FIFA is feeling the heat.
Back in March, Sahar Khodayari, a lifelong soccer fan, desperately wanted to see her favorite team, Esteghlal, take on the United Arab Emirates. But as a woman in Iran she could neither buy tickets or enter the stadium. So Khodayari dressed as a man and snuck her way into Tehran’s main sporting venue, Azadi Stadium.
She didn’t succeed. She was quickly apprehended by authorities and disappeared behind bars. More than six months after her alleged crime, the 29-year-old faced trial last week and responded to charges of “open committing a sinful act by appearing in public without a hijab.” But the idea of spending more months or years in jail was apparently too much for the passionate sports devotee and, in an act of sheer anguish and protest, she set herself on fire outside the courthouse.
With more than 90 percent of her body ravished by third-degree burns, Khodayari succumbed to her injuries and died on Monday. She has since been designated “Blue Girl” on social media in homage to the palette of her favorite team. But even in death the Blue Girl is making a mark.
The incident has ignited global outrage, not only toward Tehran for its draconian prohibition, but also toward FIFA, the international governing body for soccer, for failing to discipline Iran for its decades-long gender bias.
“It’s currently unclear to me why FIFA has not been able to put this issue in bright lights earlier. Iranians of all stripes, from filmmakers to sports fans to human rights activists have all grappled with this issue before,” Behnam Ben Taleblu, senior fellow at the Foundation for Defense of Democracies (FDD) told Fox News. “The ban on women in stadiums in Iran for soccer matches is just one vector of insight into how the regime in Iran treats those whom it fears. For as long as there has been an Islamic Republic, there have been constraints in women in public life.”
Outraged individuals from all walks of life – professional soccer players to politicians to human rights advocates – again united in a growing social media chorus this week to demand FIFA to come down hard on Tehran’s policy.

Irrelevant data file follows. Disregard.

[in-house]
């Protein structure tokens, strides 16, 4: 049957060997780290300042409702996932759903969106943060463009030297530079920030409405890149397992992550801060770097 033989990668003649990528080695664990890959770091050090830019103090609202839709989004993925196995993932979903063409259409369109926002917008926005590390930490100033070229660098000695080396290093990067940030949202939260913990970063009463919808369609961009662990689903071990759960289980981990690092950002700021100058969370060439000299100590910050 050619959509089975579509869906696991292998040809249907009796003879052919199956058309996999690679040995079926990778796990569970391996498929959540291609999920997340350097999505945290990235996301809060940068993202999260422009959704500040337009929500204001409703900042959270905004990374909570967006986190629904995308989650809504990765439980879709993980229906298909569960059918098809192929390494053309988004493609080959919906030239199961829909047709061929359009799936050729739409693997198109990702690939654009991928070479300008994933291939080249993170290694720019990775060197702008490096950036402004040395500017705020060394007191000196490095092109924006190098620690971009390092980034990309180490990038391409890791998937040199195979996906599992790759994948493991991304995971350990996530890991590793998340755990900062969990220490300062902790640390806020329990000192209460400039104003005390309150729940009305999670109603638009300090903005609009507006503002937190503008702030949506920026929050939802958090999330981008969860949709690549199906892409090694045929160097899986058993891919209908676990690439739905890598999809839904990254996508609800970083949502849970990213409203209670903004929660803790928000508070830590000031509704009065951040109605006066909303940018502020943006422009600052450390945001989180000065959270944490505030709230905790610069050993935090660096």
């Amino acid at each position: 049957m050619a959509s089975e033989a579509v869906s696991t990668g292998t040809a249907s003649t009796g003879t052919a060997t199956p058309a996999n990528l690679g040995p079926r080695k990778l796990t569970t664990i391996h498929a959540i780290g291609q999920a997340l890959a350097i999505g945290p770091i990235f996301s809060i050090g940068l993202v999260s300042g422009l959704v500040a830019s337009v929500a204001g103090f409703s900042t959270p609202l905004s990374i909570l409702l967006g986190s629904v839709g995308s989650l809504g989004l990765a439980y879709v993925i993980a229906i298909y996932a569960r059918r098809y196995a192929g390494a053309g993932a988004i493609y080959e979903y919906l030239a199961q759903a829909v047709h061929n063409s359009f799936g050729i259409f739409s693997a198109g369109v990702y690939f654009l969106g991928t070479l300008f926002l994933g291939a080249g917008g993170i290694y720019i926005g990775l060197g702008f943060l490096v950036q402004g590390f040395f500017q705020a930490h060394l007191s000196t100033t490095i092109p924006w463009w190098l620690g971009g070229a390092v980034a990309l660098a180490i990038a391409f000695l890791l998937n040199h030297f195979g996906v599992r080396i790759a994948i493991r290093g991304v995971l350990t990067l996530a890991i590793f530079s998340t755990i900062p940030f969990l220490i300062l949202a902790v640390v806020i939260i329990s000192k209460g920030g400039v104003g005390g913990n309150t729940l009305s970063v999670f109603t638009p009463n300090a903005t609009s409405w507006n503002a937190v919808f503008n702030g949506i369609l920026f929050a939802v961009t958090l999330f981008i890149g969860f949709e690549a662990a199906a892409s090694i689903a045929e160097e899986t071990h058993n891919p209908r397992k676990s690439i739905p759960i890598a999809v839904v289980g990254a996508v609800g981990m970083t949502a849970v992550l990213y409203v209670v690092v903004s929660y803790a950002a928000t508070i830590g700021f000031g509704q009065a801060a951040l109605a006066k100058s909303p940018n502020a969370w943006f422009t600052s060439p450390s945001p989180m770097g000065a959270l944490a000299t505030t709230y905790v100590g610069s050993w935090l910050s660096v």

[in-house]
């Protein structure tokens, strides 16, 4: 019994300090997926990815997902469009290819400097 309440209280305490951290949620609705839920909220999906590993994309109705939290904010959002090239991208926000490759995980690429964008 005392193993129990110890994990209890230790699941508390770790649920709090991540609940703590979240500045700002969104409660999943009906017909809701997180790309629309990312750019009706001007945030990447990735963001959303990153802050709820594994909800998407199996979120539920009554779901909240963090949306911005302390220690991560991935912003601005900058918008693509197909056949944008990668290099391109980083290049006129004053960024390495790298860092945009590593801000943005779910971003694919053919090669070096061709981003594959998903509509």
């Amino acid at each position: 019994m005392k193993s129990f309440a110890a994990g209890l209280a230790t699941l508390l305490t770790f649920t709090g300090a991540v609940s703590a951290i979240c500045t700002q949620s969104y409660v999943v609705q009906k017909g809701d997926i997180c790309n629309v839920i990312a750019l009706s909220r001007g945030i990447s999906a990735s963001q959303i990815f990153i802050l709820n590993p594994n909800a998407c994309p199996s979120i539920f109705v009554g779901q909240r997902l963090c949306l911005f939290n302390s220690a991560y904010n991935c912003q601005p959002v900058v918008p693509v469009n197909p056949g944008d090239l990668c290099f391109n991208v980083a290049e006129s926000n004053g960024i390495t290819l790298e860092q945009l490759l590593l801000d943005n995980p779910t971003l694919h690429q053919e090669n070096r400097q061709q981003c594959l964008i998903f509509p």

Maryam Shojaei, the sister of Iran’s national football team captain Masoud Shojaei, is leading the charge as a member of the advocacy group Open Stadiums.
“If humiliation, detention, and prison weren’t enough for #FIFA to take action now one (has) burnt herself to show Iranian women want to watch football too,” she wrote on Twitter.
On Wednesday, Esteghlal held a minute of silence ahead of their training session in memory of their late fan. They also published a statement of grief.
“The tragic death of our beloved child, Ms. Sahar Khodayari, has caused much sadness and regret for Esteghlal FC,” the club stated. “We offer condolences to you and your relatives.”
According to Taleblu, there are concrete steps that can be taken.
“Sanctions should most certainly, though not exclusively, be one way the international community can put pressure on Iran and shine a spotlight on the regime’s discriminatory practices at home. In this regard, international and multilateral sanctions should play a greater role,” he said. “These international sanctions can be anything from human rights penalties to economic pressure from sports companies to political pressure from FIFA officials. Ultimately, FIFA may not have the best record to stand-on. But it does carry and convey authority. FIFA should stand firm and not back down.”
And National Iranian American Council Research Fellow, Assal Rad, concurred that FIFA can sanction Iran and impact its participation in tournaments, which would likely lead to a considerable response internally.